6 Health benefits of African Bush Mango Seed (Ogbono) - Grace Ngo Foundation

Health, Knowledge, Natural Food Matters

Sunday, 25 October 2015

6 Health benefits of African Bush Mango Seed (Ogbono)

African bush mango seed
African bush mango seed
Research on African mango shows beneficial effects for weight loss, helps with cholesterol, diabetes and obesity and as an antioxidant. It also shows help with gastro intestinal activity. Lets find out more. African
bush Mango is also know as African wild mango, Irvingia, Dika (dikanut, dikabread tree), Odika, Ogbono, Sweet bush mango, Bush mango and Iba-tree. Several studies have assessed the chemical properties of the kernels or seeds in African mango. 18 amino acids were identified in fresh African mango seeds, as well as being shown to contain a good source of nutrients, vitamins and minerals such as calcium, magnesium, potassium, sodium, phosphorus and iron.

The fibre content provides bulk, improving bowel function and aiding detoxification pathways. The main areas of interest are African mango seeds beneficial effects on diabetes and obesity as well as in lowering cholesterol, and increasing antioxidant and gastrointestinal activity.

Researchers observed low incidences of obesity, diabetes, and related diseases in a particular region of Africa. Further research revealed the people of this region used Irvingia as a soup thickener an average of ten times per week. Eventually, this led to the development of a bush mango Extract.
Specifically, bush mango may help to:

1. Assist with weight loss. In a study of 40 obese Cameroonian patients done in 2005, significant decreases in body weight, total cholesterol, LDL, or “bad” cholesterol, and triglycerides were observed by the end of the 10-week study. A 2008 study indicated similar results with lower dosages of bush mango. (

2. Reduces serum cholesterol levels:
 In addition to weight loss, the 2008 study indicates levels of LDL fell 27% after 10 weeks. An earlier study showed a 45% reduction of LDL and a 46% increase in HDL, or “good” cholesterol. In addition, studies indicate reduced total cholesterol and triglyceride levels. (1-3)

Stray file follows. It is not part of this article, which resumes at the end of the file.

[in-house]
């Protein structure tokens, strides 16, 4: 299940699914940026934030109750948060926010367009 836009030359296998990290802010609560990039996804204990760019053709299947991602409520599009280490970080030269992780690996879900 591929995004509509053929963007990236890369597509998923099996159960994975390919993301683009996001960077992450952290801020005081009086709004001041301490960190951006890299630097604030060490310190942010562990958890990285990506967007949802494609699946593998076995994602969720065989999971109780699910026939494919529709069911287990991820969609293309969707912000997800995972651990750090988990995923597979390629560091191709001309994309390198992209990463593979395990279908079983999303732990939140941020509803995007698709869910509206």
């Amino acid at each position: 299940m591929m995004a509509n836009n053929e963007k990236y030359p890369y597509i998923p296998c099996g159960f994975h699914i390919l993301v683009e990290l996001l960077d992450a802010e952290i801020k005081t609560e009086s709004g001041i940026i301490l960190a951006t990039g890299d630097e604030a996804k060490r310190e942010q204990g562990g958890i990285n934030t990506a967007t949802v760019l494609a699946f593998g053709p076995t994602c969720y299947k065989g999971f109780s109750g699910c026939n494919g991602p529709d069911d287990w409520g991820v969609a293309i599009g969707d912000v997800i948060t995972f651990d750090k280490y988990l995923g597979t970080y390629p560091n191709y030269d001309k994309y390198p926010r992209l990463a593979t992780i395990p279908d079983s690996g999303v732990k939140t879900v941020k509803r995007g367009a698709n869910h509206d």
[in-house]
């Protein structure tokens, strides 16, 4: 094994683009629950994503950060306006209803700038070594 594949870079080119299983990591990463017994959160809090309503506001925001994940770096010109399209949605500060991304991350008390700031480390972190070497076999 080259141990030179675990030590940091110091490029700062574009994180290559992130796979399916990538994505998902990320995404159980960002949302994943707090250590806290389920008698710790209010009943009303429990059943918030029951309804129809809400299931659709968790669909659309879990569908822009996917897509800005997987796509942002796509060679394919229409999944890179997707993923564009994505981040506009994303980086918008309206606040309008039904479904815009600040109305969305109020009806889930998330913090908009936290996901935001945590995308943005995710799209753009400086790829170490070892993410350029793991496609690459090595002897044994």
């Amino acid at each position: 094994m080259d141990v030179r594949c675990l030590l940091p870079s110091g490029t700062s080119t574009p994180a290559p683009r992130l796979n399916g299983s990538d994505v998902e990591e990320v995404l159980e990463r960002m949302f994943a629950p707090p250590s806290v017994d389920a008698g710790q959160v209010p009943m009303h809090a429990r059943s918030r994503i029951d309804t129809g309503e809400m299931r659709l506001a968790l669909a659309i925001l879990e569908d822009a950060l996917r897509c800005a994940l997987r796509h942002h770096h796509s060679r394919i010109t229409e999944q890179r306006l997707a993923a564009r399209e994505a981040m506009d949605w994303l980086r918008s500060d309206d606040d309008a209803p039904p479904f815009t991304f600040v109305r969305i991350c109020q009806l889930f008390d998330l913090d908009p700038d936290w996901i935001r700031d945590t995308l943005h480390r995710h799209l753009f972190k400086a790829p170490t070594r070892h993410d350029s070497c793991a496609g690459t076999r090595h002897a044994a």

3. Total plasma glucose level:
In a 1990 study, eleven Type II diabetics were given four grams per day of bush mango supplement for four weeks. The patients showed an increase in Enzyme activity and a decrease in plasma glucose levels. (4-5)

4. Treat bacterial and fungal infections. 
Six species of bacteria and three species of Candida fungus were treated with an alcohol extract from the bark of the bush mango tree.The extract prevented the growth of microorganisms and suggested bush mango may be used to treat bacterial and fungal infections; however, human studies are needed.

5. Relieve pain.
Water and alcohol extracts from bush mango bark were used to test analgesic, or pain-relieving effects in an animal study. The study provided a pharmacological basis for the use of bush mango as an analgesic; human studies are needed however.

6. Enhance tablet strength and drug-release properties:
 When mucilage (the sticky substance found in bush mango seeds) was used as a binding agent in tablets, the tablets exhibited decreased tensile strength and increased brittleness compared to gelatin tablets. The tablets also had higher dissolution and disintegration times suggesting that bush mango mucilage may be a useful binding agent in achieving tablet drug release properties.
Bush mango seed is also rich in protein and for body building.

 
 
 
 
 
 
 
 
 

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